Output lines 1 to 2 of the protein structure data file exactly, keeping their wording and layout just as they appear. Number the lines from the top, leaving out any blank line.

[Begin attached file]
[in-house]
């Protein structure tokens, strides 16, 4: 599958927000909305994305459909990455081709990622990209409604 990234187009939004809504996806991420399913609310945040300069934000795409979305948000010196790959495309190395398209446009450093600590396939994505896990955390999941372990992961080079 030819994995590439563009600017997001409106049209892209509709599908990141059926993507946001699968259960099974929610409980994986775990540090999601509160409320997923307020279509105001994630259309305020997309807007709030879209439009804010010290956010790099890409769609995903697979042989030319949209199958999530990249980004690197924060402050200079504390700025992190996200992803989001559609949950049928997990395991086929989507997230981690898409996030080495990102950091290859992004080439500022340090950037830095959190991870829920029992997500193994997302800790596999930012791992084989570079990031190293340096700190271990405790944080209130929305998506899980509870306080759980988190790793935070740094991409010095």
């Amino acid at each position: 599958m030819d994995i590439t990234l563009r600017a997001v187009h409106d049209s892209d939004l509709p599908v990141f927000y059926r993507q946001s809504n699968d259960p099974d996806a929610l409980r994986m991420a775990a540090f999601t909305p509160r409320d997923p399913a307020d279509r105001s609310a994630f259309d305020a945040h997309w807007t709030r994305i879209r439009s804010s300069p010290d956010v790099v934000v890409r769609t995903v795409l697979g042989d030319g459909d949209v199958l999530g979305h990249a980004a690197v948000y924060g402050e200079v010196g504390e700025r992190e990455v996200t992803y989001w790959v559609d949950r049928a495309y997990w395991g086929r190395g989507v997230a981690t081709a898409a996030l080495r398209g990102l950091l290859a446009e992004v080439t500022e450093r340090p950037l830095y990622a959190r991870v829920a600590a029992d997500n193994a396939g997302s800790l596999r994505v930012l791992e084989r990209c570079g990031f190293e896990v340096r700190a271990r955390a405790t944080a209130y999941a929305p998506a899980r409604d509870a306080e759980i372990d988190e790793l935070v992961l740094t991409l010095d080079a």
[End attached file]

[in-house]
């Protein structure tokens, strides 16, 4: 599958927000909305994305459909990455081709990622990209409604 990234187009939004809504996806991420399913609310945040300069934000795409979305948000010196790959495309190395398209446009450093600590396939994505896990955390999941372990992961080079 030819994995590439563009600017997001409106049209892209509709599908990141059926993507946001699968259960099974929610409980994986775990540090999601509160409320997923307020279509105001994630259309305020997309807007709030879209439009804010010290956010790099890409769609995903697979042989030319949209199958999530990249980004690197924060402050200079504390700025992190996200992803989001559609949950049928997990395991086929989507997230981690898409996030080495990102950091290859992004080439500022340090950037830095959190991870829920029992997500193994997302800790596999930012791992084989570079990031190293340096700190271990405790944080209130929305998506899980509870306080759980988190790793935070740094991409010095």